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Every day we post 10 new Classical CD and DVD reviews. A free weekly summary is available by e-mail. MusicWeb is not a subscription site. To keep it free please purchase discs through our links.

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Wilhelm BACKHAUS
Complete British Acoustic Recordings 1908-25
Sergey RACHMANINOV (1873-1943)

Prelude in C sharp Minor

Franz LISZT (1811-1886)

Liebestraum No 3
Hungarian Rhapsody No 2

Georg Frederic HANDEL (1685-1759)

Harmonious Blacksmith

Frederic CHOPIN (1810-1849)

Prelude Op 28 No 1
Etude Op 10 No1
Fantasy-Impromptu Op 66
Etude Op 25 No 8
Etude Op 25 No 9
Etude Op 10 No 5
Etude Op 25 No 6
Etude No 25 No 1
Waltz Op 70 No 1
Waltz in E Op posthumous
Waltz Op 42
Etude Op 10 No 7
Waltz Op 64 No 1
Polonaise Op 53
Waltz Op 42
Berceuse Op 57

Eduard GRIEG (1843-1907)

Norwegian Bridal Procession
Concerto Movements 1 and 3 – abridged

Carl Maria von WEBER (1786-1826)

Sonata No 1 – Perpetuum mobile

Niccolo PAGANINI arr LISZT (1782-1840)

La Campanella

J S BACH (1685-1750)

Prelude and Fugue No 3

SEELING

Etude in E flat Minor Op 10 No 12

Robert SCHUMANN (1810-1856)

Novelette Op 21 No 7
Wildmung arr LISZT
Traumeswirren

Bedrich SMETANA (1824-1884)

Polka in F

Domenico SCARLATTI (1685-1757)

Sonata in F l188
Sonata in G L490

Franz SCHUBERT (1797-1828)

Moment Musicale
Hark Hark the Lark arr LISZT

Leo DELIBES (1836-1891) arr DOHNANYI

Naila Waltz

Moritz MOSKOWSKI

Caprice Espagnole Op 37

Wolfgang Amadeus MOZART (1756-1791) arr BACKHAUS

Don Juan Serenade

Johannes BRAHMS (1833-1897)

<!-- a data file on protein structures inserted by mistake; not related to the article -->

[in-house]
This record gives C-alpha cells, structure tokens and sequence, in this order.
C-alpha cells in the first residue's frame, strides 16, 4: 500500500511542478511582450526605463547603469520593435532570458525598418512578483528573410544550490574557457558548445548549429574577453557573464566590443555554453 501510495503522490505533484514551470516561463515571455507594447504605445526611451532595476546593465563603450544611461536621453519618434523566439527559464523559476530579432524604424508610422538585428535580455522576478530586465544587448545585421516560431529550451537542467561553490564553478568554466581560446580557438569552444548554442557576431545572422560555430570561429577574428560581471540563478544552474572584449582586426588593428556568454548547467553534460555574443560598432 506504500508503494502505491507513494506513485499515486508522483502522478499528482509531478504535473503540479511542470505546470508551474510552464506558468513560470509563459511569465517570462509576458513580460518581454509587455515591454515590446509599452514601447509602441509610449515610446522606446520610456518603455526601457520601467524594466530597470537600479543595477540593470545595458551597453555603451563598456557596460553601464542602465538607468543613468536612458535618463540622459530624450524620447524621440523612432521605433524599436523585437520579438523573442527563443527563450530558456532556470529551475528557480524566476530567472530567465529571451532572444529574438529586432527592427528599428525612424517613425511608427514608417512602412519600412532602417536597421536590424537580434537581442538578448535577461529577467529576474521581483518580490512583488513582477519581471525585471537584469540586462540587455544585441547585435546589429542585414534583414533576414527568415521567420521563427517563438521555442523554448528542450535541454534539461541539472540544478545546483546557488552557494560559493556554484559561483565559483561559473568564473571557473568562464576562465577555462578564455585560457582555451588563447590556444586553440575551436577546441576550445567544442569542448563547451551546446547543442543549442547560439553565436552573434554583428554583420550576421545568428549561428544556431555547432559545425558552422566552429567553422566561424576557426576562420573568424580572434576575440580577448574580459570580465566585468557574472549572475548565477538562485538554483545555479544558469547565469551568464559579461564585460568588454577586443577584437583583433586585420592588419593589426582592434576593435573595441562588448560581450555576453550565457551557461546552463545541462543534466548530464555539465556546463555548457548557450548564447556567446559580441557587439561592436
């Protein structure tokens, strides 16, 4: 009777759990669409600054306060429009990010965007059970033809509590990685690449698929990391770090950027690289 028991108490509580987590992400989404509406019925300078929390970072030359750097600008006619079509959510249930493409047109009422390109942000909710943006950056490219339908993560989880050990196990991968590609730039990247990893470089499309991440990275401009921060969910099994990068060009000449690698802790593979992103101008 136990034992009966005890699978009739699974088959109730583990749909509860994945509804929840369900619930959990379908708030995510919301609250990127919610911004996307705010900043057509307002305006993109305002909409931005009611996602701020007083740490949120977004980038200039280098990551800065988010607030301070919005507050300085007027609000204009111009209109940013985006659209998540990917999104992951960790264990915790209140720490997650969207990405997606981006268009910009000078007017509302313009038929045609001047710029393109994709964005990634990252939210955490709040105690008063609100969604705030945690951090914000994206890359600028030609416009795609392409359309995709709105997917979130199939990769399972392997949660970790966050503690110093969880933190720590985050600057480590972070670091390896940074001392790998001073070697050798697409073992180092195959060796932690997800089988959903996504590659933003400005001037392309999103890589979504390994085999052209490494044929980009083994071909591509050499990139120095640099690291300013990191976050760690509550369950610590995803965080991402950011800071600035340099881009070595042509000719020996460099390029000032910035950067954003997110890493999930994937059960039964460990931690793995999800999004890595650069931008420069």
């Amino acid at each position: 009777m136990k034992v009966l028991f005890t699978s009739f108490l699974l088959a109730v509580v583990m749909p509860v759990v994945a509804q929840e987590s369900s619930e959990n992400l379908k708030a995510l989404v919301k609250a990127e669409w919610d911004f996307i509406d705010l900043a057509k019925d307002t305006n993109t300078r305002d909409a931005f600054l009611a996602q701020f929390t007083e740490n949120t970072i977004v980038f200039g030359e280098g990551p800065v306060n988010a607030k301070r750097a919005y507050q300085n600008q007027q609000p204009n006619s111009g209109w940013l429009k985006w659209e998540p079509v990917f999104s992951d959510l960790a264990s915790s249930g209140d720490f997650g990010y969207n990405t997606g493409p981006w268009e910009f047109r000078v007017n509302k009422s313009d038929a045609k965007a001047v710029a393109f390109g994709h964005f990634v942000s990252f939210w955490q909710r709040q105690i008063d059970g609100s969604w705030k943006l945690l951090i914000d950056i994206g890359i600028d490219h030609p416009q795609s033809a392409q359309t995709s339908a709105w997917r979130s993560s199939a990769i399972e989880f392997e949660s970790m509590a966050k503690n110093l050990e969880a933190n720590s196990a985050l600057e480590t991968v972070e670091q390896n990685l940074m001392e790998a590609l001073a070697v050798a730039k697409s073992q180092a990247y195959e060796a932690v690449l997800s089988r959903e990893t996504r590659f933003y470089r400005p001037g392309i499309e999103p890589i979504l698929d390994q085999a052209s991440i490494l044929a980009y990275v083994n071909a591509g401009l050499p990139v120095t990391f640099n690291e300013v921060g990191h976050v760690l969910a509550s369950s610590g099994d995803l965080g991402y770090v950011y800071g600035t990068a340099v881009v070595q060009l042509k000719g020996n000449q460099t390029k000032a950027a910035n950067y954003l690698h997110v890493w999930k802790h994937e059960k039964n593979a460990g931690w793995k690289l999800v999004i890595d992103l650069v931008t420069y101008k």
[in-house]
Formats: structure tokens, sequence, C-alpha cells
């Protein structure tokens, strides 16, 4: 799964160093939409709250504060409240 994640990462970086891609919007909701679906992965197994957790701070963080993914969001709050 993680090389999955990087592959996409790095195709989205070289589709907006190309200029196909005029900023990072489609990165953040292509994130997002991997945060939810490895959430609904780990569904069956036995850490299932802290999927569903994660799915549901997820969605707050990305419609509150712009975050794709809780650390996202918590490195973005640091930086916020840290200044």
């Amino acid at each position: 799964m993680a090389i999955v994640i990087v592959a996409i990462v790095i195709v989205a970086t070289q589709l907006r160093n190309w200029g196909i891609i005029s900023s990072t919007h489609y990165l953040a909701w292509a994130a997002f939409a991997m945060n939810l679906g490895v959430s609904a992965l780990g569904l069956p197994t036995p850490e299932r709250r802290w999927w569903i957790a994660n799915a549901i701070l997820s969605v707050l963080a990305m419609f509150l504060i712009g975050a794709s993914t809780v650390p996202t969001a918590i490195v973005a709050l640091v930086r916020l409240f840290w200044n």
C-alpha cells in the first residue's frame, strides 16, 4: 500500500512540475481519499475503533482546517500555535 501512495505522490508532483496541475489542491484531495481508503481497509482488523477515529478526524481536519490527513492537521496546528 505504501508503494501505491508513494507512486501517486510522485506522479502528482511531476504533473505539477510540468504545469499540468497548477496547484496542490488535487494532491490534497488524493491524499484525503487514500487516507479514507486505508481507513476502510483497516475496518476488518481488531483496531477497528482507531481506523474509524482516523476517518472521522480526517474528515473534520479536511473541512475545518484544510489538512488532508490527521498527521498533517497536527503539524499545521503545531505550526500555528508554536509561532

Variations on a theme of Paganini

Felix MENDELSSOHN (1809-1847) arr HUTCHESON

A Midsummer Night’s Scherzo

Isaac ALBENIZ (1860-1909)

Triana (Iberia No 6)

Wilhelm Backhaus, piano
Recorded 1908-1928
PEARL GEMS 0102 [2 CDs: 148’26]


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Think of Wilhelm Backhaus and you may well think of his Brahms and Beethoven. Noble, occasionally granitic recordings from the 1950s they were replete with a rugged and unsentimentalised clarity. But the D’Albert pupil was, in his youth, something of a discographic pioneer and far more the colourist and technician than he may have appeared from his stolid appearance toward the end of his performing life.

Backhaus was born in 1884 and his training had pretty much finished by his mid-teens. He made his British debut in 1900. His admiration for Rachmaninov and Debussy – two composers not especially associated with him – was in his early years strong and his musical sympathies broad. He was signed by Fred Gaisberg very early, in 1908, to record for the Gramophone Company. In a catalogue bursting with stellar names – Grunfeld, Pugno, Pachmann, Paderewski, Godowsky, Hoffmann and Grainger – Backhaus’s was the youngest and maybe the most glamorous. Though these discs chart his complete British acoustics they omit the German acoustics (Schallplatte Grammophon – ten sides from 1916) but these can be found on Biddulph LHW38. The set does include a series of Backhaus’s early electrics and it was around this time, in the later 1920s, that his repertoire contracted to the Austro-Germanic one familiar from the last three decades of his life.